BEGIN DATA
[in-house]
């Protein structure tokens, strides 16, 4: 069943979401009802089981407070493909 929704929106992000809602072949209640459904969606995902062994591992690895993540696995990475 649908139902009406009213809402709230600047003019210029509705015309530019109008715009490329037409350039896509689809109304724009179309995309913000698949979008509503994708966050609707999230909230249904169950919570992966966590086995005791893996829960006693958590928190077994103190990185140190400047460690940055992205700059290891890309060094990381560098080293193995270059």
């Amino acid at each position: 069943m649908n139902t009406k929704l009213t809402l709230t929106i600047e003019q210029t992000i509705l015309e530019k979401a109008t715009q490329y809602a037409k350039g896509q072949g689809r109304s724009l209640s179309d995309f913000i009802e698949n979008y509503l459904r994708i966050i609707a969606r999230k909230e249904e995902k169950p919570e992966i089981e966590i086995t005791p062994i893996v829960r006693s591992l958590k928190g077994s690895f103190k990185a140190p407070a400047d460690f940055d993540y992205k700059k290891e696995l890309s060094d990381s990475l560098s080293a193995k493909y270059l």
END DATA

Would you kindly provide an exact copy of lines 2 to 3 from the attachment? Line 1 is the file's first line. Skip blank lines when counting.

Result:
């Protein structure tokens, strides 16, 4: 069943979401009802089981407070493909 929704929106992000809602072949209640459904969606995902062994591992690895993540696995990475 649908139902009406009213809402709230600047003019210029509705015309530019109008715009490329037409350039896509689809109304724009179309995309913000698949979008509503994708966050609707999230909230249904169950919570992966966590086995005791893996829960006693958590928190077994103190990185140190400047460690940055992205700059290891890309060094990381560098080293193995270059």
């Amino acid at each position: 069943m649908n139902t009406k929704l009213t809402l709230t929106i600047e003019q210029t992000i509705l015309e530019k979401a109008t715009q490329y809602a037409k350039g896509q072949g689809r109304s724009l209640s179309d995309f913000i009802e698949n979008y509503l459904r994708i966050i609707a969606r999230k909230e249904e995902k169950p919570e992966i089981e966590i086995t005791p062994i893996v829960r006693s591992l958590k928190g077994s690895f103190k990185a140190p407070a400047d460690f940055d993540y992205k700059k290891e696995l890309s060094d990381s990475l560098s080293a193995k493909y270059l």